Call center operators who handled millions of calls at the...

Call center operators who handled millions of calls at the beginning of the pandemic were "unsung heroes," a state official said.  Credit: NYS Department of Labor

The state is halfway through a major, four-year technology upgrade to its unemployment filing process, more than two years after mass pandemic layoffs pushed the system to its breaking point. 

The Department of Labor, along with the Office of Information Technology Services, plans over the next 24 months to begin rolling out a series of fixes and updates the agency said will reduce call volume and more efficiently connect jobless New Yorkers to benefits.

The agency, which said it "is still working on the final contracts" for the work, did not provide a total cost of the improvements.

Specific features of the new system include:

  • A contact center that will use automated bots to answer specific questions about claims.
  • An upgraded management system for submitting documents for fast processing.
  • A new intranet system to improve internal training and assist call center staff in streamlining the claims process.
  • A real-time, cloud-based software system that will replace the agency's “antiquated" software.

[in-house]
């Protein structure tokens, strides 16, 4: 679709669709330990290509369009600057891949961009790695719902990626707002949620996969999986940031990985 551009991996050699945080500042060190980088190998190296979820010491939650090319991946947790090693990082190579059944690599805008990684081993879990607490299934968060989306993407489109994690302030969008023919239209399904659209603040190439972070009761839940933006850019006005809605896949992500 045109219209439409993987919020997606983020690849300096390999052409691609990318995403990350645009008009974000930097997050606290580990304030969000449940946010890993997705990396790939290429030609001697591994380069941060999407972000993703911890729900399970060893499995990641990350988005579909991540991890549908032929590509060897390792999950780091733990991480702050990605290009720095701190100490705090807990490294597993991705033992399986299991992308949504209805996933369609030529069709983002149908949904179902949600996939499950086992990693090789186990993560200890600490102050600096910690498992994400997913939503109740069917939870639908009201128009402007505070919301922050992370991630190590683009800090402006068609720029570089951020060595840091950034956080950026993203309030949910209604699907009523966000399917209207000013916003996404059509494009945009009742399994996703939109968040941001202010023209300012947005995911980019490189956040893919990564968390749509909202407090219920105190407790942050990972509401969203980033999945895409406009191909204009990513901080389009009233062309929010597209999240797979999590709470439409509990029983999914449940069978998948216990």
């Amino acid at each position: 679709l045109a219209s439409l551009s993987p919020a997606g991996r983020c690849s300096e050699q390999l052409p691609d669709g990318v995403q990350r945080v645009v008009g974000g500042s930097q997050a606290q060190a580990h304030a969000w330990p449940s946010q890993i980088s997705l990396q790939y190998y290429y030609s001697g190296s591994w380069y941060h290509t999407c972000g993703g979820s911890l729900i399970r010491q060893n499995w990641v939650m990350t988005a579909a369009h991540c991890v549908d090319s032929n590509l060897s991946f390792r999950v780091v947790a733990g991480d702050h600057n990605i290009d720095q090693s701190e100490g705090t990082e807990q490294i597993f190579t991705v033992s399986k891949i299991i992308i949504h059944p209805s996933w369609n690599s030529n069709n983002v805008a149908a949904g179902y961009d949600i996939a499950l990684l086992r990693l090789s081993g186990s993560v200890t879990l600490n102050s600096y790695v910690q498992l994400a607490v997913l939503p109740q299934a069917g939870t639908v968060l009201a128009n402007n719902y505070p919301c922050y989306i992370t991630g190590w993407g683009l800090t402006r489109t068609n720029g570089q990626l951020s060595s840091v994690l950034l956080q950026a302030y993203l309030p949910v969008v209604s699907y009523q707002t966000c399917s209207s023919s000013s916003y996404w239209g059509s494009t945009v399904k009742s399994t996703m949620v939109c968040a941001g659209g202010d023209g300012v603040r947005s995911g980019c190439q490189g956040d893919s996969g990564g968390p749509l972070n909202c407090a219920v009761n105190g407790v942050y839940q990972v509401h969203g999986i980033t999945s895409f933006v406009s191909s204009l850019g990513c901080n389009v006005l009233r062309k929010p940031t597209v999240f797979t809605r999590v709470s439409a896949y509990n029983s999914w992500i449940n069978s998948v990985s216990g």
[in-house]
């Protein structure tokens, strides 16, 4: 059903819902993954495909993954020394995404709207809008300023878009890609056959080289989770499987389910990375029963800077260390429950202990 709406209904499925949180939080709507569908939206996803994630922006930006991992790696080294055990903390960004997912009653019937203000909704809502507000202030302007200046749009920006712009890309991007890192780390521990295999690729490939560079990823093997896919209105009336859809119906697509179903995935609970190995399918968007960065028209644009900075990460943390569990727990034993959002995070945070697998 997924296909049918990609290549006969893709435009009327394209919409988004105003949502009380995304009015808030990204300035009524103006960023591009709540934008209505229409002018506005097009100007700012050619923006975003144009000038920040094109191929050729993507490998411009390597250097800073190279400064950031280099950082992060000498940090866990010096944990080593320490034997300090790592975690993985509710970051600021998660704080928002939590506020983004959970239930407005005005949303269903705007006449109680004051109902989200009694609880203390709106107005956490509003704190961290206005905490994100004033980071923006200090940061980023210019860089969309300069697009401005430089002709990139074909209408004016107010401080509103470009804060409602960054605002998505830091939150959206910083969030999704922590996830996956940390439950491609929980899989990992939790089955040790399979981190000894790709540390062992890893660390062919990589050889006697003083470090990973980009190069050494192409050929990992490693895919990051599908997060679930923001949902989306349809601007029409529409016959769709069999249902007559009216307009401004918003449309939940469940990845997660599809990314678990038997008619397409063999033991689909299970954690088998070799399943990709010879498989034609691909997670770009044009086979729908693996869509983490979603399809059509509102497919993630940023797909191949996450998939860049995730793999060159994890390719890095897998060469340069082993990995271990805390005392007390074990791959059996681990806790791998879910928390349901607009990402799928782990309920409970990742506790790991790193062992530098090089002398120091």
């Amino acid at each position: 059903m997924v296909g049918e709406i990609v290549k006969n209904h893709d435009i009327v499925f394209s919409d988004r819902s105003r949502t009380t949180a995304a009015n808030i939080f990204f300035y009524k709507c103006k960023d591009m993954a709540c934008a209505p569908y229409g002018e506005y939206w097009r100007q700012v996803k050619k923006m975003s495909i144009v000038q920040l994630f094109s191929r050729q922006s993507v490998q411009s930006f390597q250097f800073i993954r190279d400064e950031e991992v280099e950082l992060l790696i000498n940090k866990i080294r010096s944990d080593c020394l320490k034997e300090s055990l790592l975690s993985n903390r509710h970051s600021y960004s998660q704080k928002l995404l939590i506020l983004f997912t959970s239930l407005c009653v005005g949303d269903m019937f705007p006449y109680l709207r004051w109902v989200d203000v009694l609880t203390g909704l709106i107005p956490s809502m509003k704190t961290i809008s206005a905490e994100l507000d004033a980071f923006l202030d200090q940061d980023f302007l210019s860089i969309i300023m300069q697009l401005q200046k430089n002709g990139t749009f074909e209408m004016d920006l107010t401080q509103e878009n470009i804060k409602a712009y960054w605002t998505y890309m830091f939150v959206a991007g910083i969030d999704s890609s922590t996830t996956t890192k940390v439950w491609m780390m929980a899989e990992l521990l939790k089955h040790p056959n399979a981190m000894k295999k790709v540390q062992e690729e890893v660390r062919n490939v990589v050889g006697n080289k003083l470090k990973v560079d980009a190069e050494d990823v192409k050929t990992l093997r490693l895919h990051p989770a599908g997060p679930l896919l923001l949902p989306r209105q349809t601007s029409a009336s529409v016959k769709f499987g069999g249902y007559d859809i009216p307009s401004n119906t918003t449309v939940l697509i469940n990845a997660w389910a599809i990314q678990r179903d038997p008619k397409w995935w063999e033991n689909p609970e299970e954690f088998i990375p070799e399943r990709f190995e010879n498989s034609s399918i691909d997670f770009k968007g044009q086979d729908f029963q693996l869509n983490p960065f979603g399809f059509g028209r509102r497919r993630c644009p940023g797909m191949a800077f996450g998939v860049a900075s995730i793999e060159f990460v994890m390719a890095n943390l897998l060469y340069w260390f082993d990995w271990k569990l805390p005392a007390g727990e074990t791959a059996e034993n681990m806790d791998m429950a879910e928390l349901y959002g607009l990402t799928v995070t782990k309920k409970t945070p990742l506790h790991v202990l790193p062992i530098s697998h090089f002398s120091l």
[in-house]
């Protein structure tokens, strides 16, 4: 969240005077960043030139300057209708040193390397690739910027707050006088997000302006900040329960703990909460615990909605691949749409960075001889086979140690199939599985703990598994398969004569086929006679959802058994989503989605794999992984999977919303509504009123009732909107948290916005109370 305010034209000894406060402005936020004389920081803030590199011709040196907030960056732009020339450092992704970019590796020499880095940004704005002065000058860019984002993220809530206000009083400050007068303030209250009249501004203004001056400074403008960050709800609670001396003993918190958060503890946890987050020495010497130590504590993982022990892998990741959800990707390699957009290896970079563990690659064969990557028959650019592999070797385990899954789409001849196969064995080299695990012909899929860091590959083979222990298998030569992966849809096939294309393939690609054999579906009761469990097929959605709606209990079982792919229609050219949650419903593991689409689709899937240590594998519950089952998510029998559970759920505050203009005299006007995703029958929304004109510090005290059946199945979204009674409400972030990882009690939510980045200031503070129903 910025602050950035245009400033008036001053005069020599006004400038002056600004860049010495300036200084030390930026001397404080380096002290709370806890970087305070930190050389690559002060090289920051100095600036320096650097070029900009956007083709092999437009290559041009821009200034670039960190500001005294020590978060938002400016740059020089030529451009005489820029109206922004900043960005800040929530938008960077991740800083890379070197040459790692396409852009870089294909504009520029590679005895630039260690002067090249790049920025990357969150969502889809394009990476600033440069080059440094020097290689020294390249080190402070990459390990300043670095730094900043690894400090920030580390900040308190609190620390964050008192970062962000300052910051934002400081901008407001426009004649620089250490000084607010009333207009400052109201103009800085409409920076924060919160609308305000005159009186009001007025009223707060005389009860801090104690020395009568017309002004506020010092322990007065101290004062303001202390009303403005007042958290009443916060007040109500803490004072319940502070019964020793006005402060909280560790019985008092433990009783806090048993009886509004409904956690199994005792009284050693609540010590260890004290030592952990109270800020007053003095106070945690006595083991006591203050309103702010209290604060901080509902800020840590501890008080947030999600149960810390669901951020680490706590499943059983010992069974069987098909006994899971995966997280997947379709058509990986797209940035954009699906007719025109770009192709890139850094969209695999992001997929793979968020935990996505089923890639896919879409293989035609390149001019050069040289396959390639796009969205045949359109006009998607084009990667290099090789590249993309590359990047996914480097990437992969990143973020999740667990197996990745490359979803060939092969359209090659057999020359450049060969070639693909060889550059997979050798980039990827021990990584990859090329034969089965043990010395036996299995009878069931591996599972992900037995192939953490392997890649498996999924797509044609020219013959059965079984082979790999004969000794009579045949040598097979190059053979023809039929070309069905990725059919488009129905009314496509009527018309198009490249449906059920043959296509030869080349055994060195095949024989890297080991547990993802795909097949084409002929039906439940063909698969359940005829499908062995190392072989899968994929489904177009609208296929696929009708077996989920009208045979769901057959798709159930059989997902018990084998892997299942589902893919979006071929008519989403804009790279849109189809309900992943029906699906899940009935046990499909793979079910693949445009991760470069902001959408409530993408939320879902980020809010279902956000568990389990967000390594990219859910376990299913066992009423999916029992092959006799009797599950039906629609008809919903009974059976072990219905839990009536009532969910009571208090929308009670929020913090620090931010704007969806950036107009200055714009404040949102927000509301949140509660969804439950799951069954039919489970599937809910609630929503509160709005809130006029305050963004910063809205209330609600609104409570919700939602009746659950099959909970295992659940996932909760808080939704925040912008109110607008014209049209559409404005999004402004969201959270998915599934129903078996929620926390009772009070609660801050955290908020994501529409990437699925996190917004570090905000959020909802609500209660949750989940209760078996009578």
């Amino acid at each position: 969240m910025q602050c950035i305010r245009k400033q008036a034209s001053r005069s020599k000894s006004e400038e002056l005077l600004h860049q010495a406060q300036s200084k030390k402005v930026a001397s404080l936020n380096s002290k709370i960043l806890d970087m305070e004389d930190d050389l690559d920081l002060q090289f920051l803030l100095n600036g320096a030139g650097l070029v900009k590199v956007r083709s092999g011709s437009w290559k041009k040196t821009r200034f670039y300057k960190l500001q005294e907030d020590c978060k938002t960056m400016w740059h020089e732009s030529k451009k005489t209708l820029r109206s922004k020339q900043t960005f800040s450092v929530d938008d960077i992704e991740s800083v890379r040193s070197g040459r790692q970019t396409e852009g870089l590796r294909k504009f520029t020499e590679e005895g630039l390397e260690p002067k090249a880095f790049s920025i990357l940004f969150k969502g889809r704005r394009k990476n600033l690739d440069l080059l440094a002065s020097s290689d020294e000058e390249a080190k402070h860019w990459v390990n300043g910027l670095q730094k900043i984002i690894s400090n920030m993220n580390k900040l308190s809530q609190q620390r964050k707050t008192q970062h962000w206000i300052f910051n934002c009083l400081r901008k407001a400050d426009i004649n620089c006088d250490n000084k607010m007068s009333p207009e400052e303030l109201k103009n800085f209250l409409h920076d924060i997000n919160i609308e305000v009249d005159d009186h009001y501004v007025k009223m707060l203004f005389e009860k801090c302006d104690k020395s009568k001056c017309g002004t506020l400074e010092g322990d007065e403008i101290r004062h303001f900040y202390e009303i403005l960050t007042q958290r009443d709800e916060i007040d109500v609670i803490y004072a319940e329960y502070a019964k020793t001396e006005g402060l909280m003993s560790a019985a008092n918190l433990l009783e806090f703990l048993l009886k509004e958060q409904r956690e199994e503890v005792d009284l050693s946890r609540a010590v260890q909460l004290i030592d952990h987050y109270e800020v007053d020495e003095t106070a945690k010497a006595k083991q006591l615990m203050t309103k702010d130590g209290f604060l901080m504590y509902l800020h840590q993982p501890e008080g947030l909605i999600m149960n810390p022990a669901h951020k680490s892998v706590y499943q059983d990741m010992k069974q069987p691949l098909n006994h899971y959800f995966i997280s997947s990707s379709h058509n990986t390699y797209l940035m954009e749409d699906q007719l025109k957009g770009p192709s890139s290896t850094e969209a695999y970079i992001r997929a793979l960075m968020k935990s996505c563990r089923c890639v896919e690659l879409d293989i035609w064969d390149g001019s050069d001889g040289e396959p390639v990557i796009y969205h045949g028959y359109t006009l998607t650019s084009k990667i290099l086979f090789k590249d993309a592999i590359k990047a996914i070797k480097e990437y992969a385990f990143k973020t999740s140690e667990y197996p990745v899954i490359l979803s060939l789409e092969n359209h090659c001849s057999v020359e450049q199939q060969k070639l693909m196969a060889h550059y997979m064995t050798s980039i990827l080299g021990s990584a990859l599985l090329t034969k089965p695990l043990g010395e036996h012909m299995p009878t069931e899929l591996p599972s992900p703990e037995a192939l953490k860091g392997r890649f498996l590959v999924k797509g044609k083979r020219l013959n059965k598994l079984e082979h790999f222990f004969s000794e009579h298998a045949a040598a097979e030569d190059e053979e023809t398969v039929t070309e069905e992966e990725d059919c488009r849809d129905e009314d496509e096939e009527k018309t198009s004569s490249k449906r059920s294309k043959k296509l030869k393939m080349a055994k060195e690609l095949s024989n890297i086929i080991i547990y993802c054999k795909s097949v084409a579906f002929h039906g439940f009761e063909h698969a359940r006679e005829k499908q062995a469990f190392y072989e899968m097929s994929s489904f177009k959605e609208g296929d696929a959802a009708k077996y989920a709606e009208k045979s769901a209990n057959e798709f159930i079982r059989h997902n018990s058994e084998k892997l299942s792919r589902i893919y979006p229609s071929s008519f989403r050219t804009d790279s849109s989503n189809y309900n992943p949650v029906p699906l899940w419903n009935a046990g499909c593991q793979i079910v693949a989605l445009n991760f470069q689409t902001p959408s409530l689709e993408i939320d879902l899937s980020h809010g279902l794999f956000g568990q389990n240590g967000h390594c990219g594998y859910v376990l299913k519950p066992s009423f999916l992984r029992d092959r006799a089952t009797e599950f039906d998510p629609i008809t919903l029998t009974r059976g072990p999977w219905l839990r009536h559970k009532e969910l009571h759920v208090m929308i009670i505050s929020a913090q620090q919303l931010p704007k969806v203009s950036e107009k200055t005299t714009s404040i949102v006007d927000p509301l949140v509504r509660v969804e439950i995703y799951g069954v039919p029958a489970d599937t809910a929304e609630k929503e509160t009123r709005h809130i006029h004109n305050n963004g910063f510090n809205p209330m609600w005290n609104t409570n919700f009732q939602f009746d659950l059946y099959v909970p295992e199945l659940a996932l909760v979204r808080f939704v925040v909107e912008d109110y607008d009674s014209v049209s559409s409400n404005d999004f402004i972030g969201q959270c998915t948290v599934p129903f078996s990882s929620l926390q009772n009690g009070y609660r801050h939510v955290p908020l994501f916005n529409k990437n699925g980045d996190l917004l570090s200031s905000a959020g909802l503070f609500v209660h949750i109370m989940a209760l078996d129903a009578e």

“The pandemic, as horrifying as it was, gave us a real insight into the future,” state labor commissioner Roberta Reardon said. “We knew we needed to be much more robust and customer friendly. We learned a lot about people’s expectations.”

State labor commissioner Roberta Reardon said a historic wave of...

State labor commissioner Roberta Reardon said a historic wave of pandemic layoffs taught her agency about New Yorkers' expectations.  Credit: Howard Schnapp

The state was early in the process of upgrading its systems when the pandemic began. But the surge of jobless claims and phone calls in the early weeks and months of the health crisis accelerated those efforts, Reardon told Newsday. 

In many instances, she said, the agency's internal software where agents would look up and confirm key information for claimants was so outdated that simple questions required navigating to 10 or more screens and could take upward of 25 minutes. 

"We want it to take 4 or 5,” she said. 

On Long Island, tens of thousands of residents filed unemployment claims each week for months following shutdowns. Many, desperate to secure jobless aid while dealing with technical issues on their accounts, flooded the state’s unemployment phone lines, calling hundreds of times a day.

Some waited months before seeing money in their accounts.  

The Labor Department received over 1.7 million calls the first week that jobless claims were impacted by pandemic layoffs, the state said in a news release.

“The real unsung heroes were the daily phone operators that handled this crunch of calls from panicked citizens,” Reardon said. “They were often being trained on new technology while they worked.”

She said the agency hopes to roll out its new, bot-automated phone system in the next few months — a technology similar to bank answering systems — with plans to implement all upgrades by late next year.

More than $105 billion in jobless aid was paid out to 5 million New Yorkers in the first two years of the pandemic.

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